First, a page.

British democracy prevails: what’s all the fuss about?

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The Royal Courts of Justice

Daily Mail – “Enemies of the People”

The Daily Telegraph – “The Judges verses the People”,

Daily Express – “We Must Get Out Of The EU”

 

The court has spoken, and so have the newspapers.

 

I get where they’re coming from to a certain extent- I suppose it can be hard to get your head around on what basis the High Court was entitled to decide on the correct application of UK constitutional law if, like many, you believe we do not actually have a constitution and therefore see the decision simply as unforgivably political. So, to begin with, let me clear one thing up: the UK does indeed have a constitution, albeit unwritten, which the judiciary is duty bound to uphold. Next, let me explain why that matters.

The furore around the ruling of the High Court (that legally it is the role of Parliament to trigger Article 50) is a familiar story of suspicion of what many see as overly liberal judges thwarting UK democracy. This is a constant refrain with regards to human rights cases and accusations of judicial activism. However, the reaction to R(Miller) v Secretary of State for the European Union, to give it it’s proper title, is a striking example of how the public’s perspective of an ideal modern democracy clashes with the political reality of our constitution. For many, power derived from the people is the simplest and most appealing aspect of our constitutional democracy. Alongside this, however, should be the protection of fundamental human rights and the rule of law. It seems to me that it is the latter which is being neglected in much of the populist debate.

The rule of law, more than anything else, is the founding principle of British constitutionalism dating back to the Magna Carta when the barons insisted the king should be subject to the law of the land along with his subjects. With the odd hiccup, this principle endured throughout British history, seen in developments such as the doctrine of habeas corpus- the principle of no unlawful detention- and a sophisticated parliamentary process designed to keep a check on the legality of governmental action.

What this brief history lesson is supposed to illustrate is that the idea that governments should carry out their business subject to the law is not a novel one, nor should it be a controversial one. The exercise of arbitrary power, even with the support of the majority, is tantamount to mob rule and not in keeping with a modern democracy.

Returning to Article 50 and Brexit, it is of course worth pointing out the irony of those who fought in the Leave campaign for the return of sovereignty, yet are dismayed by the court upholding parliamentary sovereignty. In some ways, this demonstrates the confusion over who is sovereign. Many appear to be arguing that it is “the people”, when, in fact, it is more accurate to say it is the electorate through the medium of their representatives in parliament. That is how the people get what they want: demanding that their voice is heard by their MPs, through voting at the polls on election day, meeting and petitioning them on specific issues, demonstrating in the streets, or, indeed, voting in a referendum. All of this belongs to the realm of politics and conveys nothing to the judiciary of our actual, concrete rights.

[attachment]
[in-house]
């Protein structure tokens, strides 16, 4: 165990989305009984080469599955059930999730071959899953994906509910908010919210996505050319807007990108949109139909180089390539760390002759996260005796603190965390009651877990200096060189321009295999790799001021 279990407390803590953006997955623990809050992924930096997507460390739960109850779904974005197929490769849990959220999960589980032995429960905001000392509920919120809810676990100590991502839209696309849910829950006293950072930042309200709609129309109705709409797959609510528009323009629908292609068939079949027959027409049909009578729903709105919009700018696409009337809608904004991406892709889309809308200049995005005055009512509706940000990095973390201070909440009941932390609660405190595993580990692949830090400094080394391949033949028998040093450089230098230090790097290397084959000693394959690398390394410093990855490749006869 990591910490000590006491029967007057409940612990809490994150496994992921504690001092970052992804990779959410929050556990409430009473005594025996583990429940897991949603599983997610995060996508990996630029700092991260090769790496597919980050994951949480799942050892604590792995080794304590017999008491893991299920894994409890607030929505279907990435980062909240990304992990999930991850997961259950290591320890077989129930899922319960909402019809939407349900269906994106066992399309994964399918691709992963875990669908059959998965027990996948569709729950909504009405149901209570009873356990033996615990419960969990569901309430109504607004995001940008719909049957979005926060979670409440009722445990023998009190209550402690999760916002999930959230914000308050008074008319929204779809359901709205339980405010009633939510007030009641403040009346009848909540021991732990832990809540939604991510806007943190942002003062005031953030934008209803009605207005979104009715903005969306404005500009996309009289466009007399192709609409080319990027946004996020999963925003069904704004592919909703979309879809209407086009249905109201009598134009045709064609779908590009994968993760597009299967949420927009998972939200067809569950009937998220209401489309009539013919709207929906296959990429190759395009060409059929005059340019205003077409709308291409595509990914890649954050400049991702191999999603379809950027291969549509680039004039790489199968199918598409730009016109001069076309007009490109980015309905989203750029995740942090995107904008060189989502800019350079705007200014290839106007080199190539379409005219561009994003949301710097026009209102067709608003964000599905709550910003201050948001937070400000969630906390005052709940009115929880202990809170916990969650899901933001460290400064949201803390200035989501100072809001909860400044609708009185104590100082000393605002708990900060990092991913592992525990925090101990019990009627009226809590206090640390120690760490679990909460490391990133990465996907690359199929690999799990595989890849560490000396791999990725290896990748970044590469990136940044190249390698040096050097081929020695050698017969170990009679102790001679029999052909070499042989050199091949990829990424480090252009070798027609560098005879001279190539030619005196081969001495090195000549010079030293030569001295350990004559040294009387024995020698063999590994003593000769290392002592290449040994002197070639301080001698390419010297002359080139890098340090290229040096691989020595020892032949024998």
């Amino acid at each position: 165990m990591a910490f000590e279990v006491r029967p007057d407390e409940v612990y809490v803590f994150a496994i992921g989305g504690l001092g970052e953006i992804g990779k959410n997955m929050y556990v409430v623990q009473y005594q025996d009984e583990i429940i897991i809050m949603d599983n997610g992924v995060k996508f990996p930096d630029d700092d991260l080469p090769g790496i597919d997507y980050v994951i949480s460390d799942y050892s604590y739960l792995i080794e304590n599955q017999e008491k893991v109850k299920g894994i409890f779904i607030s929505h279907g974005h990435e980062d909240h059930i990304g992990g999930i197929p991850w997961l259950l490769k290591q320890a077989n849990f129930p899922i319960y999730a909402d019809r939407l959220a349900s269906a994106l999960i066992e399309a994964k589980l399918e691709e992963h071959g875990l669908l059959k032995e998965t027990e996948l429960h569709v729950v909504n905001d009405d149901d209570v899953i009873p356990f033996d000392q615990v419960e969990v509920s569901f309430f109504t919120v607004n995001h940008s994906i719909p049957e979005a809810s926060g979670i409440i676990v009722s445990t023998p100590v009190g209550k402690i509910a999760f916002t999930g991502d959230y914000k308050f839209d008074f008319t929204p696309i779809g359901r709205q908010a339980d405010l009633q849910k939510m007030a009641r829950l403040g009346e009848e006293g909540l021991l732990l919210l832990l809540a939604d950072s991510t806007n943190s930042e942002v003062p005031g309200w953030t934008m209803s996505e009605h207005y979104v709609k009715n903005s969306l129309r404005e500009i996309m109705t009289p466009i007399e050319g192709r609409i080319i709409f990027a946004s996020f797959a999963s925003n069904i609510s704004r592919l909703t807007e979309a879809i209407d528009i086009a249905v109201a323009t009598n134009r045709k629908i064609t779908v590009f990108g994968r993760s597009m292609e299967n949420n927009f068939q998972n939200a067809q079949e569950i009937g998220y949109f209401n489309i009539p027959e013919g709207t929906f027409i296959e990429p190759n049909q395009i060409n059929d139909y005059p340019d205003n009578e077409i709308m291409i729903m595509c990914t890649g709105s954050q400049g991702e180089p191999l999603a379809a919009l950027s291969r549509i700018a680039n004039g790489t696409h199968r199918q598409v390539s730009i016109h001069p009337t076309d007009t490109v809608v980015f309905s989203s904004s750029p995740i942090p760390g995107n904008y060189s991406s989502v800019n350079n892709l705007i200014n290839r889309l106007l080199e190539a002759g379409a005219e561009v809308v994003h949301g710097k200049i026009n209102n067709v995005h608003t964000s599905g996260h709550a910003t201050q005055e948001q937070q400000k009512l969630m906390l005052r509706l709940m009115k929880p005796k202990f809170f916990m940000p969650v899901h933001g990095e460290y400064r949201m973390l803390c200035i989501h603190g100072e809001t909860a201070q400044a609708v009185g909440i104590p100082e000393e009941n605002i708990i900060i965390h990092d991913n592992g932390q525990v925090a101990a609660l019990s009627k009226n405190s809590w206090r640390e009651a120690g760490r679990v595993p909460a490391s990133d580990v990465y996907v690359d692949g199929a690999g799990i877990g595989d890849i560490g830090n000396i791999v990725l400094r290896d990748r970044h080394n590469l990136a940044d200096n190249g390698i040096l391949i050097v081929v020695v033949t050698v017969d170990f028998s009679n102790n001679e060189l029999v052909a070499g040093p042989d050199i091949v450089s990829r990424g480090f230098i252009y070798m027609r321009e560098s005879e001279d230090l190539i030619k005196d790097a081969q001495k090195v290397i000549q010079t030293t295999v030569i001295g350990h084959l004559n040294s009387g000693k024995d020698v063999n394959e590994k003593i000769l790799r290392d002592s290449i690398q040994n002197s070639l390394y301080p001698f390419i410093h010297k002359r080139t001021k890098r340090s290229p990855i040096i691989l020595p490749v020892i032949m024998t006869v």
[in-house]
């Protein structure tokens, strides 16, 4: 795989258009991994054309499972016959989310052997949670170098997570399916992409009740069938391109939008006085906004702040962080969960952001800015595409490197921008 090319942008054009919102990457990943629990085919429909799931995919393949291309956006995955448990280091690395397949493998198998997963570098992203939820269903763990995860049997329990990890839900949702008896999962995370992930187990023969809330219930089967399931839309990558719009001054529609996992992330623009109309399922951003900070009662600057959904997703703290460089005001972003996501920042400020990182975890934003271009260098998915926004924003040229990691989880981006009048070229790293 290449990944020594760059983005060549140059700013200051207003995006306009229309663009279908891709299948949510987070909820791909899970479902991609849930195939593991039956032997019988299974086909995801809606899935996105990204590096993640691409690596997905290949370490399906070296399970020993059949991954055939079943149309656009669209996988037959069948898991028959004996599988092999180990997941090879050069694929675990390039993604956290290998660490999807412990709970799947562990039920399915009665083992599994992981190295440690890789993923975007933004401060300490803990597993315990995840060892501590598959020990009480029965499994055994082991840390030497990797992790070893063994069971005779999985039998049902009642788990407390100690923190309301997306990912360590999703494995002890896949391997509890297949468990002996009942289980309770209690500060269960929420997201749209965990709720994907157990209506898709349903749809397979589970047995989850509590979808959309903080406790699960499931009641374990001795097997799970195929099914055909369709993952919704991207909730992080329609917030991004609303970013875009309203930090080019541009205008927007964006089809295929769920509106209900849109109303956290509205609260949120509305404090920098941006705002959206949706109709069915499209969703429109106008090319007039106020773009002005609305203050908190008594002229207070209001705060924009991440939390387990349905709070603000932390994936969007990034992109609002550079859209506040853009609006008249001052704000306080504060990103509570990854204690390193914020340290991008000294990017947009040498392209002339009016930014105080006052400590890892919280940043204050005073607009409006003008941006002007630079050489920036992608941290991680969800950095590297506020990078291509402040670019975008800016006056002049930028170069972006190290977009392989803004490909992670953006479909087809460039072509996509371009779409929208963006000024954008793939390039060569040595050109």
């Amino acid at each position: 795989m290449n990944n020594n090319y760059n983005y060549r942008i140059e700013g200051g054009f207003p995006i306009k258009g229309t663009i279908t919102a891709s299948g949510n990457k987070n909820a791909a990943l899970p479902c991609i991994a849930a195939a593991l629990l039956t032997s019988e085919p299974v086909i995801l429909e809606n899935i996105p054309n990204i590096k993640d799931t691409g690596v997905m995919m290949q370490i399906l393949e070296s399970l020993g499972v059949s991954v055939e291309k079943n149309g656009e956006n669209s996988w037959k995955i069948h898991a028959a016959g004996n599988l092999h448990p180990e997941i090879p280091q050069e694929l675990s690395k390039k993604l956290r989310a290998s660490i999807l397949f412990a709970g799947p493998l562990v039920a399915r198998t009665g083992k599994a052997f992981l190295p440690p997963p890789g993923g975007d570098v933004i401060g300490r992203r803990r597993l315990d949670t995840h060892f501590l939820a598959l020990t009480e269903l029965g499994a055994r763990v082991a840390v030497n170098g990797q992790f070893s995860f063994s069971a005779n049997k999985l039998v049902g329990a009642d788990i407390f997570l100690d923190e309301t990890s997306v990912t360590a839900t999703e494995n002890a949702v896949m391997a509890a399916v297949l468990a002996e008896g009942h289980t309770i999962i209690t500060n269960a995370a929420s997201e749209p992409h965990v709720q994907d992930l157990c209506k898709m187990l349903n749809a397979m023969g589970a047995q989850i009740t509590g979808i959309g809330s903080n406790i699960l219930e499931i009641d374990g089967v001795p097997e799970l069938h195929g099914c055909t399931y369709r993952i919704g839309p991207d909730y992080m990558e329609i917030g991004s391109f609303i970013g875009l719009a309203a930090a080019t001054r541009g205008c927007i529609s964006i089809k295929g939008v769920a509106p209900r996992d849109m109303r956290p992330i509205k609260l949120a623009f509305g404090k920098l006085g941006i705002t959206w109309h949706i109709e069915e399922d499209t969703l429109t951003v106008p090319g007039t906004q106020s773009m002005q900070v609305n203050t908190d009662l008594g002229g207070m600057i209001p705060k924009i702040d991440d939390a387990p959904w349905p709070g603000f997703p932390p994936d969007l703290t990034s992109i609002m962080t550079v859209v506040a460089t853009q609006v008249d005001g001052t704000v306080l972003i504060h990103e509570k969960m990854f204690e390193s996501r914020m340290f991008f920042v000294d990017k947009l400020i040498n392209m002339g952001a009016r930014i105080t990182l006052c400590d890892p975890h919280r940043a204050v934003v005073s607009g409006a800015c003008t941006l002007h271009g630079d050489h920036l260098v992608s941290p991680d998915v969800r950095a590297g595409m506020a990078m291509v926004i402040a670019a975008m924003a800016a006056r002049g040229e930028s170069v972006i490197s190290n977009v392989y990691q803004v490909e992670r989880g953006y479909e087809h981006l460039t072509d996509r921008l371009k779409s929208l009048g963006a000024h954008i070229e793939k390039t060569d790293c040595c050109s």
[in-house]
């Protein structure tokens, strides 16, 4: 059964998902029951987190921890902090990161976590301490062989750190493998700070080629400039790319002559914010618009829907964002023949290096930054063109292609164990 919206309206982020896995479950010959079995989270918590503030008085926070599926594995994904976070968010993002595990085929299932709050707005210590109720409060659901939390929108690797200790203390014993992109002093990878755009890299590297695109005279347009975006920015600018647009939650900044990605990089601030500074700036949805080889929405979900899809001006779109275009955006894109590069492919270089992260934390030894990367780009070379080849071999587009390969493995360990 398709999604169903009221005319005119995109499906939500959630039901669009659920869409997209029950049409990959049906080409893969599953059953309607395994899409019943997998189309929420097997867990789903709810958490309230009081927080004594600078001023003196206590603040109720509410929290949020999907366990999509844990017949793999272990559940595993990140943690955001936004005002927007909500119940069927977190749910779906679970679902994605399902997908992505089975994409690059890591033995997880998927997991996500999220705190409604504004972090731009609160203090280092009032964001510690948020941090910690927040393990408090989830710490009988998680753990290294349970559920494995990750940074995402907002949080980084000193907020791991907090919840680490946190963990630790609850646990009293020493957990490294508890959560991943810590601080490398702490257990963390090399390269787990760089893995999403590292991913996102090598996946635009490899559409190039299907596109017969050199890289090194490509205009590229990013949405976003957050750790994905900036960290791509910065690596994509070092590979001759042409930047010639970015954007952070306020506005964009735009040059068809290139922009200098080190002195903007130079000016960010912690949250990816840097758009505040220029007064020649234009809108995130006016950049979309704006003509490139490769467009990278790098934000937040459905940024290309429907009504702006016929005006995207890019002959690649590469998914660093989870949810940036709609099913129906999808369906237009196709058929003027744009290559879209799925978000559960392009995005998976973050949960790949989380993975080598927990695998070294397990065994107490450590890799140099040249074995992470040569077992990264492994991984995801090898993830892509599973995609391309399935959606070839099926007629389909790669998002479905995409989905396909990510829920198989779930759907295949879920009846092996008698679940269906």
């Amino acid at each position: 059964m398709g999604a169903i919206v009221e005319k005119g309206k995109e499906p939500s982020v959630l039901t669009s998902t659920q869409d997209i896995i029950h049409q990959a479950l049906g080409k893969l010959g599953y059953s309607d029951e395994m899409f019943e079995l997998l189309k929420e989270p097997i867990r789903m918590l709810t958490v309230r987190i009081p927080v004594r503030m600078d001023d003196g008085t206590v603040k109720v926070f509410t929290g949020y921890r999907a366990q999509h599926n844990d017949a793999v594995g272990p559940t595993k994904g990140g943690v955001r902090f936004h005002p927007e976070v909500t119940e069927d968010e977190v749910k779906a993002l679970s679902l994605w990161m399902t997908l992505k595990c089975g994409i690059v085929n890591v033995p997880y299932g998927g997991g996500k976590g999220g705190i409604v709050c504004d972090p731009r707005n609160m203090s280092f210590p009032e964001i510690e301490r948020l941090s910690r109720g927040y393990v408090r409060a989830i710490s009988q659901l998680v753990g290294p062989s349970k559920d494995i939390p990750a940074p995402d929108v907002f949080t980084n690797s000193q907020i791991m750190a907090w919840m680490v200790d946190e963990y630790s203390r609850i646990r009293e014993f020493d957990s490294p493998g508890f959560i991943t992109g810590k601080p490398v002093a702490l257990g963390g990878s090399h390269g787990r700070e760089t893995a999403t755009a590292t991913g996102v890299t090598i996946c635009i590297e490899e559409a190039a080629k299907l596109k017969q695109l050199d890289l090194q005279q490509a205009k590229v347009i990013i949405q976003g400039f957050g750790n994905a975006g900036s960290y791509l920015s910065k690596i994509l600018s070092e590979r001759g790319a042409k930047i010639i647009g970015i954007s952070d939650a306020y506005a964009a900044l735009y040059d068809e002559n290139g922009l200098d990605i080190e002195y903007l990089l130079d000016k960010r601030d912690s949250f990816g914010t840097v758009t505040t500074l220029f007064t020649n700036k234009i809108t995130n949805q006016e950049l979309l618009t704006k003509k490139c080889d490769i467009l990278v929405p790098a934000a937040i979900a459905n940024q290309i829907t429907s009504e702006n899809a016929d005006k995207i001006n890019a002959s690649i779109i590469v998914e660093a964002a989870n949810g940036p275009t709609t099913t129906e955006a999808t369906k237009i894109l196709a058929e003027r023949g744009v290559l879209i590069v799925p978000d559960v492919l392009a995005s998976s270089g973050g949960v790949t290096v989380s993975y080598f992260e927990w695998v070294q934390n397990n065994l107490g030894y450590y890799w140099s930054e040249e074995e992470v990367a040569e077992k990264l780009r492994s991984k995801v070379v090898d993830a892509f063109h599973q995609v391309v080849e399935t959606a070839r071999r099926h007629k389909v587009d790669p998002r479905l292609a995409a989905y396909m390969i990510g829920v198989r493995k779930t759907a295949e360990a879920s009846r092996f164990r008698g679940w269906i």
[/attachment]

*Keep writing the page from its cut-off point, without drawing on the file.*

That is not to say that the two fields are worlds apart; the business of one may very well influence the shape of the other. So there are many aspects of last week’s ruling which will have considerable impact on the course of events in the next few years. The key thing which is being missed in too much media discussion on this issue is that there is a place for both. There is a place for law in managing the appropriate forum in which the scope of our rights and responsibilities are to be deliberated on and implemented. There is also a place for politics in law, as shown in the judicial recognition of when it is appropriate to pay proper deference to the vital role of parliament to decide these matters and not infringe on this territory.

That is why the Bar Council- the organisation representing barristers in England and Wales- has rightly called upon the Justice Secretary to condemn attacks on the judges who ruled on the Article 50 trigger issue. This is the profession for whom this principle is, of course, most prised, and they recognise the implicit danger in the rhetoric attacking the independence of the judiciary. Suzanne Evans for example, in a tweet she has since deleted, went as far as calling for the three judges to be sacked. Do they honestly not see the incompatibility of calling for democracy to be upheld whilst at the same time demanding the ousting of judges of whose decisions they disapprove? Evans, and others like her, ignore the holistic nature of what it means to be a modern, constitutional democracy with a commitment to human rights and the rule of law.

Overall the tone of this discussion is deeply concerning. Leavers need be under no misapprehension that the High Court’s judgment will not prevent our withdrawal from the EU- after all, apparently ‘Brexit’ does in fact mean ‘Brexit.’ They will get their precious sovereignty. What we must be firm about, though, is that the independent nation sought in this debacle is one worth having. That means a constitutional democracy with an independent judiciary capable of upholding the rule of law. In tandem must come an effective, functioning parliament subjecting government to proper scrutiny and representing the electorate to the best of their ability. Outrage at a legal judgment which most commentators haven’t bothered to properly comprehend will do nothing to bring about this aim.

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